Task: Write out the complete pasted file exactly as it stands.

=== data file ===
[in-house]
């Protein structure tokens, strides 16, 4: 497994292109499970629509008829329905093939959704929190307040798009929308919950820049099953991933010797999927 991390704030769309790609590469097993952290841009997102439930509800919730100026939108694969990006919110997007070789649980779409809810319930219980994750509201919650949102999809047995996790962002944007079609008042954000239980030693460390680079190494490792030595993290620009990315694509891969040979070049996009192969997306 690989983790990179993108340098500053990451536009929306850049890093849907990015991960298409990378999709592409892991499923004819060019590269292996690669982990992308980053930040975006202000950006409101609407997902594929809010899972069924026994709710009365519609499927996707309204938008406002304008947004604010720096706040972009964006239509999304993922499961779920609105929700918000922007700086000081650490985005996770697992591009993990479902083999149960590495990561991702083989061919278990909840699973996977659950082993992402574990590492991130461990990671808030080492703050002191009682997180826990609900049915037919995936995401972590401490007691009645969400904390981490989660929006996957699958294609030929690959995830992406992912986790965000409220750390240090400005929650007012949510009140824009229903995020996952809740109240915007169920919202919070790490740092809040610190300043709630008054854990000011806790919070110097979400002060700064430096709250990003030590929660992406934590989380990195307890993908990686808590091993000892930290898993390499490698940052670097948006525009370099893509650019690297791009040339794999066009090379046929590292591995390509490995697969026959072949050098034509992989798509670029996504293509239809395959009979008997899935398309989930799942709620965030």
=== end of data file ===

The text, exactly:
[in-house]
């Protein structure tokens, strides 16, 4: 497994292109499970629509008829329905093939959704929190307040798009929308919950820049099953991933010797999927 991390704030769309790609590469097993952290841009997102439930509800919730100026939108694969990006919110997007070789649980779409809810319930219980994750509201919650949102999809047995996790962002944007079609008042954000239980030693460390680079190494490792030595993290620009990315694509891969040979070049996009192969997306 690989983790990179993108340098500053990451536009929306850049890093849907990015991960298409990378999709592409892991499923004819060019590269292996690669982990992308980053930040975006202000950006409101609407997902594929809010899972069924026994709710009365519609499927996707309204938008406002304008947004604010720096706040972009964006239509999304993922499961779920609105929700918000922007700086000081650490985005996770697992591009993990479902083999149960590495990561991702083989061919278990909840699973996977659950082993992402574990590492991130461990990671808030080492703050002191009682997180826990609900049915037919995936995401972590401490007691009645969400904390981490989660929006996957699958294609030929690959995830992406992912986790965000409220750390240090400005929650007012949510009140824009229903995020996952809740109240915007169920919202919070790490740092809040610190300043709630008054854990000011806790919070110097979400002060700064430096709250990003030590929660992406934590989380990195307890993908990686808590091993000892930290898993390499490698940052670097948006525009370099893509650019690297791009040339794999066009090379046929590292591995390509490995697969026959072949050098034509992989798509670029996504293509239809395959009979008997899935398309989930799942709620965030």